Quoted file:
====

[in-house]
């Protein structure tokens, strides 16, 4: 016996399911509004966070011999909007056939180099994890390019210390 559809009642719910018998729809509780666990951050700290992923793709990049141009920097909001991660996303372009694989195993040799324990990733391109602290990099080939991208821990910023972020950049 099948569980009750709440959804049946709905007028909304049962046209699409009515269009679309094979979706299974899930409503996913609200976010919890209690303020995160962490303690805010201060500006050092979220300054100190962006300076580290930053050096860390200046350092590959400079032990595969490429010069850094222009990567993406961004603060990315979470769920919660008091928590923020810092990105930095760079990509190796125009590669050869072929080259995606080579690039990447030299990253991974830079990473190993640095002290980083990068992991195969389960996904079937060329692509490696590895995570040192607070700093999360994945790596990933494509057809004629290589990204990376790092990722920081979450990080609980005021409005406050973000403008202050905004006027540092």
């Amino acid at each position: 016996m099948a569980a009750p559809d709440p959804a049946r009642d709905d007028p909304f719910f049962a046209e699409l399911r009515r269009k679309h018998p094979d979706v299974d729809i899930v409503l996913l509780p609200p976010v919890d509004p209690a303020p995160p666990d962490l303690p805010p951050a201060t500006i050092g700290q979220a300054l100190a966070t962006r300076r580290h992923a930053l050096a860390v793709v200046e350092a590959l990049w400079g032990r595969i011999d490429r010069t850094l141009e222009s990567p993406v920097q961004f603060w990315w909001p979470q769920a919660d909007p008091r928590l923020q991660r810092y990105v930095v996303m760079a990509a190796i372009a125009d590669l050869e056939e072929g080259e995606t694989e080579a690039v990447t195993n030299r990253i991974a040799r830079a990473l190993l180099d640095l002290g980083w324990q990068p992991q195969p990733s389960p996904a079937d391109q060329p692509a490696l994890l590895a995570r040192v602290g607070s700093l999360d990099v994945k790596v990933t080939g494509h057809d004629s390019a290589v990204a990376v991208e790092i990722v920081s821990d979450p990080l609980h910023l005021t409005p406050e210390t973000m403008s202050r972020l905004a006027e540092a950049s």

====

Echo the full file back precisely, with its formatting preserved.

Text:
[in-house]
């Protein structure tokens, strides 16, 4: 016996399911509004966070011999909007056939180099994890390019210390 559809009642719910018998729809509780666990951050700290992923793709990049141009920097909001991660996303372009694989195993040799324990990733391109602290990099080939991208821990910023972020950049 099948569980009750709440959804049946709905007028909304049962046209699409009515269009679309094979979706299974899930409503996913609200976010919890209690303020995160962490303690805010201060500006050092979220300054100190962006300076580290930053050096860390200046350092590959400079032990595969490429010069850094222009990567993406961004603060990315979470769920919660008091928590923020810092990105930095760079990509190796125009590669050869072929080259995606080579690039990447030299990253991974830079990473190993640095002290980083990068992991195969389960996904079937060329692509490696590895995570040192607070700093999360994945790596990933494509057809004629290589990204990376790092990722920081979450990080609980005021409005406050973000403008202050905004006027540092």
């Amino acid at each position: 016996m099948a569980a009750p559809d709440p959804a049946r009642d709905d007028p909304f719910f049962a046209e699409l399911r009515r269009k679309h018998p094979d979706v299974d729809i899930v409503l996913l509780p609200p976010v919890d509004p209690a303020p995160p666990d962490l303690p805010p951050a201060t500006i050092g700290q979220a300054l100190a966070t962006r300076r580290h992923a930053l050096a860390v793709v200046e350092a590959l990049w400079g032990r595969i011999d490429r010069t850094l141009e222009s990567p993406v920097q961004f603060w990315w909001p979470q769920a919660d909007p008091r928590l923020q991660r810092y990105v930095v996303m760079a990509a190796i372009a125009d590669l050869e056939e072929g080259e995606t694989e080579a690039v990447t195993n030299r990253i991974a040799r830079a990473l190993l180099d640095l002290g980083w324990q990068p992991q195969p990733s389960p996904a079937d391109q060329p692509a490696l994890l590895a995570r040192v602290g607070s700093l999360d990099v994945k790596v990933t080939g494509h057809d004629s390019a290589v990204a990376v991208e790092i990722v920081s821990d979450p990080l609980h910023l005021t409005p406050e210390t973000m403008s202050r972020l905004a006027e540092a950049s």